MindMaple Inc., the developer of a well-designed mind mapping program for Windows, has expanded its product line with the recent launch of an iPad app. MindMaple HD offers a well-designed user interface with an above-average number of features and excellent ease of use.
When MindMaple for Windows was introduced last year, I was impressed with how polished, stable and easy to use it was – uncommonly so for a version 1.0 product. The new iPad app continues this tradition, providing a nicely designed, intuitive user interface that makes excellent use of the iPad’s fairly large screen real estate.
A narrow menu bar across the top of the screen provides map-level commands such as returning you to the file view, exporting your maps to Dropbox or e-mail, making the map balanced and reducing the distance between topics to a minimum (compacting it) and setting the direction, theme color and background of your map, plus of course a basic help menu.
A full complement of map creation tools
What’s unusual about MindMaple HD, compared to other mind mapping apps, is that the tools for creating content are arranged in a vertical toolbar on the right side of the screen. This arrangement doesn’t get in the way as much as I thought it would, and still gives you plenty of room to work with your mind maps. It’s actually nice having more commands available to use with a single tap, rather than nested within a menu. This toolbar can be minimized to a small tab if you need more screen real estate – nice! You can tell that this app was designed specifically for the iPad, not an iPhone app that was ported to this larger platform, because of functionality like this.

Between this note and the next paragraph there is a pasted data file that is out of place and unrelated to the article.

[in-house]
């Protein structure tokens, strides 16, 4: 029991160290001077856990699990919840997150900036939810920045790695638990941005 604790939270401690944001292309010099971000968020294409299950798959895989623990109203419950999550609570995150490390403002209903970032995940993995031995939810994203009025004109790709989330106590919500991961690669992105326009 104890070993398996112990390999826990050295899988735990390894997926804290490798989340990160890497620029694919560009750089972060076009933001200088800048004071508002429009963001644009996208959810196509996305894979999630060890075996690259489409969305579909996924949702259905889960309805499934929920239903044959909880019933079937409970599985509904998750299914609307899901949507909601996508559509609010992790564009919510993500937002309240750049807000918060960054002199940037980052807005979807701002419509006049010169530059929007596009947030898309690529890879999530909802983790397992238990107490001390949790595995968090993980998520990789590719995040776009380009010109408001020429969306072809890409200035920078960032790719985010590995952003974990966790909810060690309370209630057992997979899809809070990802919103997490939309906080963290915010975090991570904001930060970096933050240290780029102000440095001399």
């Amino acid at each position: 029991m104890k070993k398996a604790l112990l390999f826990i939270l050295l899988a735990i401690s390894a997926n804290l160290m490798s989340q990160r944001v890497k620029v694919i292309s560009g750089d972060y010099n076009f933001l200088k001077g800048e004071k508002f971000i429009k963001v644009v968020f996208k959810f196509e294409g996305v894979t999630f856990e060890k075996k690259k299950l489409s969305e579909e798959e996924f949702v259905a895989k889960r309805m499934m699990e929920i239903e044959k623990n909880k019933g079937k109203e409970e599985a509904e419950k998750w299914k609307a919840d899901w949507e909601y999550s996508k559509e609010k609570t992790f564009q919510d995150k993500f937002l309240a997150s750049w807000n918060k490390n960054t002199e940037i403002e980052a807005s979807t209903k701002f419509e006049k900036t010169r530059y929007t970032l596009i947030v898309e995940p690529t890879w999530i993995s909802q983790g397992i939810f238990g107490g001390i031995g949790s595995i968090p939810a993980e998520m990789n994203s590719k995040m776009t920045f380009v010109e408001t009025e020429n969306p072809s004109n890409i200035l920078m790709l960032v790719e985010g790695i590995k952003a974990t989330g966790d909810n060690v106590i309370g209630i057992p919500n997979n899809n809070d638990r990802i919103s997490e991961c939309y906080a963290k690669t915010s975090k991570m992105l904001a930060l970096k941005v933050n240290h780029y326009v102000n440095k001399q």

MindMaple HD contains everything you’d ever want to create detailed mind maps on this popular tablet platform, including topics, notes, tasks, links, callouts, relationship lines, boundaries and images. One type of content, which MindMaple calls “text mark,” didn’t seem to work for me. I was unsure how to add one to the rudimentary mind map I created in this app. Apparently it’s supposed to allow you to add information about resources and other brief note “tags” to your topics.
To add topics to your map, you simply tap and drag your finger outward from the center of an existing topic. A fluorescent green topic shape and line spring forth beneath your finger, and follow it until you release your fingertip from the screen. The desktop version of MindMaple enabled you to do the same thing with a mouse, but here this organic method of adding topics is fully realized in the tactile environment of the iPad.
MindMaple HD enables you to format your mind map in 10 different arrangements, including left and right maps, right and left trees, org chart and split org chart. It also gives you 9 attractive color themes to choose from and a full palette of background colors.
Surprisingly, MindMaple HD supports multiple pages within a single map document – a first for a mobile mind mapping app, to the best of my knowledge.
I sent one of the mind maps I created in this app to Dropbox. The file transfer worked flawlessly, and I was able to open it using MindMaple for Windows on my laptop, with all of the content I created intact. Considering that Dropbox has grown into almost a de facto standard for cloud-based file storage, I think supporting it in this app was an excellent move on MindMaple’s part. You can also send your mind maps to yourself via e-mail in the program’s native .emm format if you don’t have a Dropbox account.
MindMaple HD offers an impressive number of practical features in a well-designed, easy-to-use package. It’s not just another “me-too” mind mapping app with a modicum of rudimentary capabilities, but a powerful tool that would be right at home in many business environments. According to the developer, they plan to quickly address any issues and to improve its quality and functionality. I can’t wait to see where they take it from here.
MindMaple HD is currently free and is available in the Apple AppStore.